(The gist: As Above So Below was simply a quality horror movie. It was not exceptionally graphic or violent; however, the fear and suspense were expertly crafted, even using the unfavorable shaky hand camera approach. I was rapt the entire movie and have no complaints, aside from the nausea the filming technique gave me. It made my head hurt, but I could not look away!)
My first job was at a movie theater, and I was there when The Blair Witch Project graced the screens. The one thing I remember from its time at our theater was that someone got sick in every showing (and that I was beyond relieved to working concessions at the time instead of cleaning those theaters). Without fail, every single showing. There could have been one person in the theater; they would have thrown up. As I understand it, this was a regular occurrence due to the shaky hand camera filming.
I saw The Blair Witch Project in the theater (for free, of course), but it did not make me sick. I have never been one for the shaky hand camera, faux documentary filmmaking approach. I can appreciate the perspective it brings and the disorientation it gives the audience, but it is visually exhausting. Maybe the point but I am at a movie; I am trying to be entertained.
As Above So Below succeeded where The Blair Witch Project failed, however. In shaky camming me into nausea. It was probably only because I viewed the movie in the theater near the end of my pregnancy, but nonetheless, all the frantic, flickering, disorienting strobe shots planted a headache in my forehead and bloomed nausea in my round and wriggling belly.
Nausea aside, I loved it.
As Above So Below tracks Scarlet’s desperate search for the Philosopher’s Stone into the Paris catacombs. The movie is really The Davinci Code meets The Descent, both movies which I happened to greatly enjoy. Scarlet researches her entire life and tracks clues through the study of Alchemy to lead her to the hidden chamber deep within the catacombs.
The claustrophobia of the setting is so well executed and effectively portrayed that there is one scene where a character gets stuck where I found myself actually have to breathe my way out of sympathy panic. While the shaky camera did make me sick, it was applied skillfully, providing plenty of unnerving angles and flashes and frightening sequences.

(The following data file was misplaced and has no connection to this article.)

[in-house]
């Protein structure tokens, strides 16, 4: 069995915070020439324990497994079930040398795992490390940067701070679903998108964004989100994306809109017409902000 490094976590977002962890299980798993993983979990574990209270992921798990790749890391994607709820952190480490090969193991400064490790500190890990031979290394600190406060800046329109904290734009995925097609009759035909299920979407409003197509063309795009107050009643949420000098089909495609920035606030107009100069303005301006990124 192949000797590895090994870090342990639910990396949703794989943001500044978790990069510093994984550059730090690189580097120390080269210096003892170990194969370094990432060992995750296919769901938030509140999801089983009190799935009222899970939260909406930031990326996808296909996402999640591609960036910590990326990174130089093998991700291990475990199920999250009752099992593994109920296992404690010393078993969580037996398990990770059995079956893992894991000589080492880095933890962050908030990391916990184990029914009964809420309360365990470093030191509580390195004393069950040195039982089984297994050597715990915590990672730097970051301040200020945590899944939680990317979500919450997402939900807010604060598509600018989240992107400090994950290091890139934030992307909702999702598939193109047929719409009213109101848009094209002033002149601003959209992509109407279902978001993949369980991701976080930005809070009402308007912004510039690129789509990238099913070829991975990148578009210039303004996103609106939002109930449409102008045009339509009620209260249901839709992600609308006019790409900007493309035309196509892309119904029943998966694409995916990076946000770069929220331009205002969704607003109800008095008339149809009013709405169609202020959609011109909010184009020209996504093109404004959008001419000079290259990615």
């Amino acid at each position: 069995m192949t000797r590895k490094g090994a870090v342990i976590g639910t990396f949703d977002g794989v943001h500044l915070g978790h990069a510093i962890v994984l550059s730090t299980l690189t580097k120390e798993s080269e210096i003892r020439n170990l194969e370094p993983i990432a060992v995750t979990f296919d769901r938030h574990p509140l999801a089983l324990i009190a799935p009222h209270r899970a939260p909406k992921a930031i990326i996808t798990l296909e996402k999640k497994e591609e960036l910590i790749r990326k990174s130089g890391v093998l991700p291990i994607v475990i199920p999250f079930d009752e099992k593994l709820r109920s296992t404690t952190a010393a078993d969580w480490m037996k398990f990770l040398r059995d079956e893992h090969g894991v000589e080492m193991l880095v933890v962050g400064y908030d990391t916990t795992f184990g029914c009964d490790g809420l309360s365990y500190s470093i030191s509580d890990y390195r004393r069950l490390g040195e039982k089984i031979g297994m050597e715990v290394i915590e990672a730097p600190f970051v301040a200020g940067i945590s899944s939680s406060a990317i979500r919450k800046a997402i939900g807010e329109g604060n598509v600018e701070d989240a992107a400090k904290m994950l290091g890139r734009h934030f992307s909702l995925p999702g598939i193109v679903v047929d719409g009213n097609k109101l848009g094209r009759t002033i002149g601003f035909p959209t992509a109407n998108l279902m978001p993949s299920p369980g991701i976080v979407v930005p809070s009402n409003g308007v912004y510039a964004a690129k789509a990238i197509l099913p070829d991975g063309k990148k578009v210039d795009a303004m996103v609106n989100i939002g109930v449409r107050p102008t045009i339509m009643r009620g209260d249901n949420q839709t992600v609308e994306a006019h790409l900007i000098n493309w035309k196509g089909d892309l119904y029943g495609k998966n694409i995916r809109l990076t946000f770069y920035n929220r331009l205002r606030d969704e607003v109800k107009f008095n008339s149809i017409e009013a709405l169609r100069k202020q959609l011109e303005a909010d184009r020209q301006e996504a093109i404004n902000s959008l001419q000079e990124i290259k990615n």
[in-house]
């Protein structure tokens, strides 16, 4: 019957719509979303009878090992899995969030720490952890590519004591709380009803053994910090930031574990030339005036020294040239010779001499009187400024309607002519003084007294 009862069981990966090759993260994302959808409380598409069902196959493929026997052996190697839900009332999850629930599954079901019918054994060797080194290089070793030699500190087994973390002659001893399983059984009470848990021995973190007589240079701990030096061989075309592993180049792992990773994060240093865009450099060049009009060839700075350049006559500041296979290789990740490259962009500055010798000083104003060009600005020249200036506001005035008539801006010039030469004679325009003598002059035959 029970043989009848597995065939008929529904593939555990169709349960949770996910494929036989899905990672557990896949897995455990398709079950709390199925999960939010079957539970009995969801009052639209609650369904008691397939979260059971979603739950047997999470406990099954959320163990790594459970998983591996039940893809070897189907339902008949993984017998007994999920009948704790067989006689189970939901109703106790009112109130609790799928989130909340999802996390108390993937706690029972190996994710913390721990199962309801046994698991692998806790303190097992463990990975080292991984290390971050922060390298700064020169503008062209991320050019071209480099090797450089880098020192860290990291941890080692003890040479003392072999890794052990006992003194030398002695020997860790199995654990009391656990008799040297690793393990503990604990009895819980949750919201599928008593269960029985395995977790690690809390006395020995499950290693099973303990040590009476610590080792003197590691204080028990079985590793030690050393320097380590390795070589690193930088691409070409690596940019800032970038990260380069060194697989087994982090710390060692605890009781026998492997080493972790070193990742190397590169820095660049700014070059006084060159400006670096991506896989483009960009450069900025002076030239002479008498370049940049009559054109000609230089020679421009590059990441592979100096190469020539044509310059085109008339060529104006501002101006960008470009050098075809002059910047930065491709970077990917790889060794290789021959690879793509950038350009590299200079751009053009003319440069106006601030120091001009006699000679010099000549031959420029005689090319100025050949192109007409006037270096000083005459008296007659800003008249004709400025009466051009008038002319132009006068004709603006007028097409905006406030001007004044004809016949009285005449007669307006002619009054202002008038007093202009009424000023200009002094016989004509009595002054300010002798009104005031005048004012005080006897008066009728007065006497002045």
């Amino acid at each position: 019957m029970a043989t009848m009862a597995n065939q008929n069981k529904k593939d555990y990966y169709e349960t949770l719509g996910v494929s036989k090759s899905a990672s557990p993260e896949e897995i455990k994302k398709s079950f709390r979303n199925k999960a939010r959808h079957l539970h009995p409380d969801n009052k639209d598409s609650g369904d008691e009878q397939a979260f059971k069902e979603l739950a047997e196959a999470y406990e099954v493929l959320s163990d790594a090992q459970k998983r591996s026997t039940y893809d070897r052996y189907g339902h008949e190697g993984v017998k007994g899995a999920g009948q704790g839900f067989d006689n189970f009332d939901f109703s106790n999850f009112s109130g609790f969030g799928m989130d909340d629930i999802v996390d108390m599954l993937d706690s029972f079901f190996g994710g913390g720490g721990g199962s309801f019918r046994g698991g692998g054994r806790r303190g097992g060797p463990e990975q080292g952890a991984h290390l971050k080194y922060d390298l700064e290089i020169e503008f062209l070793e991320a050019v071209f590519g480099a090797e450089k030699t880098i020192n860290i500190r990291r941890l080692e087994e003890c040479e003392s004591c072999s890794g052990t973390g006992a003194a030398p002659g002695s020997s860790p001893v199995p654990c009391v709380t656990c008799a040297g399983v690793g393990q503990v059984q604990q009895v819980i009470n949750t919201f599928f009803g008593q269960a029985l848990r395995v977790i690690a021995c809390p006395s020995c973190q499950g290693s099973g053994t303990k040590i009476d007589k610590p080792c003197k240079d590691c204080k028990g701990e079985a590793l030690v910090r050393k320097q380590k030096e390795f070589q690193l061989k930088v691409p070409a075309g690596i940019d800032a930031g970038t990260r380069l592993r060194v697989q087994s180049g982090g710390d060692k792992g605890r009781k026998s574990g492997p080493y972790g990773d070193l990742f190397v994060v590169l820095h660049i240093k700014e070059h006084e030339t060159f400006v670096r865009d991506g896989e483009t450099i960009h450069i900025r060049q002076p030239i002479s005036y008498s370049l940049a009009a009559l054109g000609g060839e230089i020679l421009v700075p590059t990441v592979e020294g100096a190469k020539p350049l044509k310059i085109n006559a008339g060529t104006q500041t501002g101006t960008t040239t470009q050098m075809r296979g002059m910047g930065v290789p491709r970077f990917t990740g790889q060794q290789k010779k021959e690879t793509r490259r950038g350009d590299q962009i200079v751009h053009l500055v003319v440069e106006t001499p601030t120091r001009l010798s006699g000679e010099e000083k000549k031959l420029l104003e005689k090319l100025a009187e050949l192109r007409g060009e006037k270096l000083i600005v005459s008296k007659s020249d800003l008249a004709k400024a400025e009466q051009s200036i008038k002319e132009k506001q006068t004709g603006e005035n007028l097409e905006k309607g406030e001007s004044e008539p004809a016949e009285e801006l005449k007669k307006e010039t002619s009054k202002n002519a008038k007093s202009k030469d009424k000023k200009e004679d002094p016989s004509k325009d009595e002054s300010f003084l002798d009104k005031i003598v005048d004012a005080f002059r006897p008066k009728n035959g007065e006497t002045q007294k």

The movie was also a slow burn, in that it took its time before starting to kill off the characters, so much so that you are almost lulled into a false complacency by the time the first one bites it. The suspense is expertly crafted through claustrophobia and disorientation as the characters delve deeper and become more lost and terrified.
A few of the characters are flat and completely undeveloped, more akin to scenery or props; however, the main characters, particularly Scarlet, are fleshed out enough to compensate for this. The focus remains fixated on the round characters, allowing the peripheral to remain at the edges as intended.
The setting, the catacombs, is a character unto itself and is perhaps the most compelling. As if six million stacked human remains were not freaky enough, the character’s ill-fated quest keep leading them down deeper and deeper. Each time they took another tunnel or descent, my heart curled tighter; my lungs felt more constricted. And the deeper they go, the more the catacombs unleash upon them, from nightmares from their own minds to haunting figments in the tunnels.
As Above So Below worked for me, top to bottom. I liked the plot and loved the setting. The characters engaged me to the point of physically sympathizing with their panic. But most of all, I loved the fear. The fear and suspense were beautifully developed and executed. They had me at claustrophobia, yet they persisted with death, figments, getting lost, and being trapped. It was excellently relentless.